Throughout history, lovers have used grand romantic gestures to demonstrate just how far they’re willing to go to win the adoration of their respective paramours.
A war was waged over Helen of Troy.
Mughal emperor Shah Jahan commissioned the Taj Mahal to house the tomb of his favorite wife, Mumtaz Mahal.
This February 14, it’s your turn. And to aid you in your noble quest, we’ve created a quick primer, comprised of six hard-and-fast rules to pulling off the perfect Valentine’s Day stunt.
In the words of Mr. Mane himself, “You a dancer, on the camera/In the G-string, girl I want you/At my concert, at the condo/In my bedroom, in the guestroom.”
We’re not sure how exactly that applies. Anyway, here’s that primer now.
Rule #1: Grand romantic gestures are in the tiniest details.
When planning your grand romantic gesture, start small: is there something you know about them that nobody else knows? Do they have any unique or uncommon likes or dislikes? Do you share an inside joke about, say, drunkenly making out with a second cousin? Weird example, but you get the picture. Executing a grand romantic gesture is like writing a good short story: start with something seemingly insignificant, and raise the stakes.
The Case Study: Hal creates a giant whale silhouette in the snow for Claire Bonner, because he believes it’s her favorite animal. However, her favorite animal is a zebra. Like we said: it’s in the details. Also, yes: this was an actual Snow Day reference.
Rule #2: Manufacture a sense of urgency.
The more urgent the gesture, the more dramatic it is, the greater the effect. Your attitude should lie in the collision between desperation and desire.
The Case Study: When Ryan Gosling hangs from a Ferris wheel until Rachel McAdams agrees to go out with him in The Notebook.
Rule #3: Timing is everything.
Love is about timing as much as it is about... love. Does that make sense? Let’s presume it does, and suffice it to say that when planning your grand romantic gesture, the “when” is just as important, if not more so, than the “what.”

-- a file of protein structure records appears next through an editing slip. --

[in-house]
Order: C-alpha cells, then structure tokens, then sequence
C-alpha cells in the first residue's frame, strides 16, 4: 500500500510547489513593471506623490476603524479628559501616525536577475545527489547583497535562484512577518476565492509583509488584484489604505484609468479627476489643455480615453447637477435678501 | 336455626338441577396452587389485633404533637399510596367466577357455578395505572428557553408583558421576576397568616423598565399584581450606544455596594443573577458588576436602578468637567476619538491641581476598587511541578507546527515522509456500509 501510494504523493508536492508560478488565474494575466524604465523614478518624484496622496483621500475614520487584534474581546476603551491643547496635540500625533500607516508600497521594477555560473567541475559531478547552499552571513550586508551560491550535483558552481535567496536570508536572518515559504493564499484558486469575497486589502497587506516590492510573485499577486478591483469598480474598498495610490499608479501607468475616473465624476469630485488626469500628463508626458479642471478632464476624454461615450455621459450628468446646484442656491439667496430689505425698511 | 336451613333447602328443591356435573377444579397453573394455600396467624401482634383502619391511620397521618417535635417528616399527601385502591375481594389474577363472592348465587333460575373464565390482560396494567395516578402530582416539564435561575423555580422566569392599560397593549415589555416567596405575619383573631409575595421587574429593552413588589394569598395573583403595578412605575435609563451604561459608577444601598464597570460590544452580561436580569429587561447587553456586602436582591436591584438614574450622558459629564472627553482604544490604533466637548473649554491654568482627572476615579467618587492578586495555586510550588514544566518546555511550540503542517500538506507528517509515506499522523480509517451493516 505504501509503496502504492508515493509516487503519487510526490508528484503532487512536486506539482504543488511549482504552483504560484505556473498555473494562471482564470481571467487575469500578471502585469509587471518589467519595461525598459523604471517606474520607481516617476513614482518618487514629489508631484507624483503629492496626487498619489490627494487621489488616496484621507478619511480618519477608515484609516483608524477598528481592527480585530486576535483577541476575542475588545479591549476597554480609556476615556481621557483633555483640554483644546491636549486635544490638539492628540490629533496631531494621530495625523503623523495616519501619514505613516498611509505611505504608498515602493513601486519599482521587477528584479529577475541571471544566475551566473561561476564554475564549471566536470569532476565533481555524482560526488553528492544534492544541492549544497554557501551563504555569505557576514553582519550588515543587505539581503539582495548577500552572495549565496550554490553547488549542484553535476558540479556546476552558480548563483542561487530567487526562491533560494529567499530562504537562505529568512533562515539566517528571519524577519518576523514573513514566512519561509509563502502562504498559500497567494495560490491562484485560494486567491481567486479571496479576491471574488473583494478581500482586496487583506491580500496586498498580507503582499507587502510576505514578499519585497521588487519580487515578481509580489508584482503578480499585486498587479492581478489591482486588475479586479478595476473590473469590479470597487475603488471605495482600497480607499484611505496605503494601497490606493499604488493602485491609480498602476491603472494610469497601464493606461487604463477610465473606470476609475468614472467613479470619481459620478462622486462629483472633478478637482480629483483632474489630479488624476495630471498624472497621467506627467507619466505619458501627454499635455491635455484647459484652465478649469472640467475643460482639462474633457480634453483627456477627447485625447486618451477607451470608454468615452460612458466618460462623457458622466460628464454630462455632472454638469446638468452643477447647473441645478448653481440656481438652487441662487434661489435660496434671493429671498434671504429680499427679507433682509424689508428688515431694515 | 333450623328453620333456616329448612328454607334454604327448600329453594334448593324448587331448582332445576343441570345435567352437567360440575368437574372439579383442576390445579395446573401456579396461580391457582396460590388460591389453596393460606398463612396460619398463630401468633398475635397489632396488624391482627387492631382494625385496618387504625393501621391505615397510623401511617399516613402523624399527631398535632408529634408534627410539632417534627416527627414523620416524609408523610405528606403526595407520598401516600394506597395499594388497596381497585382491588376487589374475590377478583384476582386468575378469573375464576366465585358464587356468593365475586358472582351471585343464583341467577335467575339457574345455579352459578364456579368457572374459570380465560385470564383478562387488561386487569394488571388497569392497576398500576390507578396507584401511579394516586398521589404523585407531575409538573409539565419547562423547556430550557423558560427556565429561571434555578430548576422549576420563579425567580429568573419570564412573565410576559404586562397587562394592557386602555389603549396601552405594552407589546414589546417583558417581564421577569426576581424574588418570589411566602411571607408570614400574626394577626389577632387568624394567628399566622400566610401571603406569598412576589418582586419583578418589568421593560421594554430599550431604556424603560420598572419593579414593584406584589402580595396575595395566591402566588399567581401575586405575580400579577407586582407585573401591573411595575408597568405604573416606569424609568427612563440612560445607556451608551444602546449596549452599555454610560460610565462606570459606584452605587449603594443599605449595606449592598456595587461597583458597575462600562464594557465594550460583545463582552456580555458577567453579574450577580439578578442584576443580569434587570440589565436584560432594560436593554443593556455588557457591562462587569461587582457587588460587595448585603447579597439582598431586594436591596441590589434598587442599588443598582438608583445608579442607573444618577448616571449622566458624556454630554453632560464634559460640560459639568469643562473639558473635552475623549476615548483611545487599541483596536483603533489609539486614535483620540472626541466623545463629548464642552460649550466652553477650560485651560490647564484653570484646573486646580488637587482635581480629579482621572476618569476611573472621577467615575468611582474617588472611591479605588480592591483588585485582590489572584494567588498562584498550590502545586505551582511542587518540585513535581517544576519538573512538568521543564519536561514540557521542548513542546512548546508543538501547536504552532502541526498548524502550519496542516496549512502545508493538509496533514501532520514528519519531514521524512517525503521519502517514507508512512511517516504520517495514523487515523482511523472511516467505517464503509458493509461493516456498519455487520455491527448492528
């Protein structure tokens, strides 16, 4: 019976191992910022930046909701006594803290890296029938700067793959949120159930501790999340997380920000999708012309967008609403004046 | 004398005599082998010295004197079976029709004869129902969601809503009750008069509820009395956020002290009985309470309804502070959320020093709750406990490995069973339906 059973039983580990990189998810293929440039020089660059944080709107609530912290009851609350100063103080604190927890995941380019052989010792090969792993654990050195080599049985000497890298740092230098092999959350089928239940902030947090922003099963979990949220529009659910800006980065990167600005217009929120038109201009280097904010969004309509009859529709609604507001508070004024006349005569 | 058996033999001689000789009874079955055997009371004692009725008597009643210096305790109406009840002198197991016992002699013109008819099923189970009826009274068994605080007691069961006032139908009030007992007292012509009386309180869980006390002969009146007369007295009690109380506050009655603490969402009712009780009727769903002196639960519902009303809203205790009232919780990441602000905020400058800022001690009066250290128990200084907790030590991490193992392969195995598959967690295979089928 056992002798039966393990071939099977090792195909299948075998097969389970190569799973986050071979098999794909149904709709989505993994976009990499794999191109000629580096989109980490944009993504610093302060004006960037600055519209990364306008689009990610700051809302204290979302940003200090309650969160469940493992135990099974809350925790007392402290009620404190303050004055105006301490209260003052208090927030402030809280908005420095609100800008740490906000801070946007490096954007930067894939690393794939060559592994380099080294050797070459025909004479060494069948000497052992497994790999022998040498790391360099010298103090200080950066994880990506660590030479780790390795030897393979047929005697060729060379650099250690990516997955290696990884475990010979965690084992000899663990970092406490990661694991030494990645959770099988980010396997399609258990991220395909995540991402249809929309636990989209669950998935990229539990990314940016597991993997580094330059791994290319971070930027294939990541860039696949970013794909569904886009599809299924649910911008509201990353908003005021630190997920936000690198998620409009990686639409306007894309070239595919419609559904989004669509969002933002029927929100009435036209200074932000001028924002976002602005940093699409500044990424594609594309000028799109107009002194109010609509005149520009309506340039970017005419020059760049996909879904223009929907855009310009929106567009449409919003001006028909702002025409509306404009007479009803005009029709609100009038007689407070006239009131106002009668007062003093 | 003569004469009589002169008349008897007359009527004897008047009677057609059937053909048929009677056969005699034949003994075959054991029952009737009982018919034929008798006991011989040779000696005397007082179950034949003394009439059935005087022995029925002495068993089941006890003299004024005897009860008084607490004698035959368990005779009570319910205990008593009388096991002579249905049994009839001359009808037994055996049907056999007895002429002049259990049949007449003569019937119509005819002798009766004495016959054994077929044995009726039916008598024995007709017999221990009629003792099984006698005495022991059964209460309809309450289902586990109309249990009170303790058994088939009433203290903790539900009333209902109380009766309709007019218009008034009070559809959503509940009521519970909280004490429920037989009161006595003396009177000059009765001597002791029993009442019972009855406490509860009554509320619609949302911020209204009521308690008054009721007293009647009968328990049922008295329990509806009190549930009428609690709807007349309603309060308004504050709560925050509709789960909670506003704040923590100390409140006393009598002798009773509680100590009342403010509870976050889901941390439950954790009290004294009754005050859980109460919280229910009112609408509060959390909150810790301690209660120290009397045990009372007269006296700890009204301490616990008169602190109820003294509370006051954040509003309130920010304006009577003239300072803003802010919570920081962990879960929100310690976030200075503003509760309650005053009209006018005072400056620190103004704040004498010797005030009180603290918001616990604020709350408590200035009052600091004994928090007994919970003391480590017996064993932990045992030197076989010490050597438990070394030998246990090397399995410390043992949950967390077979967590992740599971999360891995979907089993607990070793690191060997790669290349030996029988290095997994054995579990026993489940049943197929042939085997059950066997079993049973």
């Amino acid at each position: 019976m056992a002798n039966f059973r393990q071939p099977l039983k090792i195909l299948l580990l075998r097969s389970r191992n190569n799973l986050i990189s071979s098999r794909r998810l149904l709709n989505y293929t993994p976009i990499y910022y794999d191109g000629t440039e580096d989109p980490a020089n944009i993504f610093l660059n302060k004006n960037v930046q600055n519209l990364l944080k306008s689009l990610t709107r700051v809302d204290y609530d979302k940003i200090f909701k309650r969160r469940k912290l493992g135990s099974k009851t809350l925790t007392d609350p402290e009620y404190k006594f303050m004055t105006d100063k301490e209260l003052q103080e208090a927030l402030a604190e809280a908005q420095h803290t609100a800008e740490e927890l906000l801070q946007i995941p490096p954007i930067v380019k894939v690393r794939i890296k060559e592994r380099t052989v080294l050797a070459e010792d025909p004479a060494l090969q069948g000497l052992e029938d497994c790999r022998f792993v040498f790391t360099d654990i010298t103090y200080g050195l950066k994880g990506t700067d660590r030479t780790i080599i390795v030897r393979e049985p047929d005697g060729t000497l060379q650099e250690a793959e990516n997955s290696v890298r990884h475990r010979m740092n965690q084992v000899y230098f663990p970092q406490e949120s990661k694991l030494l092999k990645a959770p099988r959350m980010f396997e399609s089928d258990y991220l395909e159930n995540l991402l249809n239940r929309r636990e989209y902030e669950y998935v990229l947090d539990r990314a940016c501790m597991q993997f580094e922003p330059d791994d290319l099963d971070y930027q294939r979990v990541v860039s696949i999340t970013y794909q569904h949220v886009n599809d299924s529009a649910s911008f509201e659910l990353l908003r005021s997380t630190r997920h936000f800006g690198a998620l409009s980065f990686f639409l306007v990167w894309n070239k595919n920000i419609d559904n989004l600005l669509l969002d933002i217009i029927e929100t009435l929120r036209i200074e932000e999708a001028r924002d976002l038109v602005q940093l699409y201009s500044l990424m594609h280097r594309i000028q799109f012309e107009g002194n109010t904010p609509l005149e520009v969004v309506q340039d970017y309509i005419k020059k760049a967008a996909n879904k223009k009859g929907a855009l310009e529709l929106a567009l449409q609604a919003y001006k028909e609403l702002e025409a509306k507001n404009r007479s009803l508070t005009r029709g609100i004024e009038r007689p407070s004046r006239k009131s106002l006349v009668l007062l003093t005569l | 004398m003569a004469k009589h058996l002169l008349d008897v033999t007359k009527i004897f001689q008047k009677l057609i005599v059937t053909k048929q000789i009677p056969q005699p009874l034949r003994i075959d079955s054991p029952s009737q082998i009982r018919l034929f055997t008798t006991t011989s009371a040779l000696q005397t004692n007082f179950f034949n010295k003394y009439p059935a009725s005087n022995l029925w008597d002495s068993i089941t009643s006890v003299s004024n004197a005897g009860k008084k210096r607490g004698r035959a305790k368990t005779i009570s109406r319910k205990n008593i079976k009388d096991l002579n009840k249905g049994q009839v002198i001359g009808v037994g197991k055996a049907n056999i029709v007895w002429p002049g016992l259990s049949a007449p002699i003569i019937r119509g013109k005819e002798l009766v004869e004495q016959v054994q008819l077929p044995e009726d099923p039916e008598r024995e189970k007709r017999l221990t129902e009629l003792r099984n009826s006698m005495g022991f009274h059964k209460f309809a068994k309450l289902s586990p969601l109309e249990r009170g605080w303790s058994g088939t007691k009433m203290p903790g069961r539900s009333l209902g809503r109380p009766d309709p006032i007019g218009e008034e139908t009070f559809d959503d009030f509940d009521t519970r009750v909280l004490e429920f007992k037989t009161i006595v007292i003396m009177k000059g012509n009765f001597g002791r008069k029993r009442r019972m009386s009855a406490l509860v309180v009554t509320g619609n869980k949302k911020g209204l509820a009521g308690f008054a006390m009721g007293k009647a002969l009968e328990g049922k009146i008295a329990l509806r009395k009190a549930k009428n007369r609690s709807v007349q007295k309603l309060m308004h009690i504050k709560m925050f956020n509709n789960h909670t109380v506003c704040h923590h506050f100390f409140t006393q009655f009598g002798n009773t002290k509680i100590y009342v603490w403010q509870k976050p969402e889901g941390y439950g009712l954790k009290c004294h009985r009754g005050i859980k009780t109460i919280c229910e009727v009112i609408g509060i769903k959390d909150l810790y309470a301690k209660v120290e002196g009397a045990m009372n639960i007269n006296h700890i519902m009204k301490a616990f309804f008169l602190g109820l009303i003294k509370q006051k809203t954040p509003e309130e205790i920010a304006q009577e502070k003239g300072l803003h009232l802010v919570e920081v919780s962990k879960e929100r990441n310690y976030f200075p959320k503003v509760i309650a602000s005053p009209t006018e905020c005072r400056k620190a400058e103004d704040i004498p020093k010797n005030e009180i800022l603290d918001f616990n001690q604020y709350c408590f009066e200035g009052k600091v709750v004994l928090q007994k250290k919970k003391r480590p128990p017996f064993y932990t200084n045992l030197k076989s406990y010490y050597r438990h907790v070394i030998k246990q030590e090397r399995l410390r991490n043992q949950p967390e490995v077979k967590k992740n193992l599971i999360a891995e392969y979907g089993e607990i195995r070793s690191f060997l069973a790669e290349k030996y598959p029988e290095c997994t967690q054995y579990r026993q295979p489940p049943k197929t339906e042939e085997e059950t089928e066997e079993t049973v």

The Case Study: When Dustin Hoffman interrupts the wedding in The Graduate. That was a close one.
Rule #4: Know your audience.
This is true for any performance, but doubly so for a grand romantic gesture. Some may prefer glitz, glamour, pizzazz; others may prefer something a little more low-key; others still may not want you to perform a romantic gesture at all. This is especially true for exes and people you haven’t met before. So, know that.
The Case Study: Adam Sandler singing a song to Drew Barrymore, aka the future Ms. Julia Gulia, in The Wedding Singer. As we learned throughout the movie, the betrothed is powerless to resist Sandler’s middling musical talent.
Rule #5: Don’t take yourself too seriously.
The best romantic gestures should make your paramour laugh, then cry, then do that whole laugh-cry thing where their entire face just sort of comes undone in an unsexy flood of snot and tears.
The Case Study: Heath Ledger’s rendition of “Can’t Take My Eyes Off You” on the bleachers in 10 Things I Hate About You.
Rule #6: Grand romantic gestures don’t have to be... grand.
We know. That sounds slightly oxymoronic. But sometimes the grandest romantic gestures are simply the most thoughtful.
The Case Study: And now, here’s Colin Firth punching Hugh Grant in the face for love in Bridget Jones’s Diary. We were getting a little sappy there for a moment.
The original version of this article was published on January 24, 2017.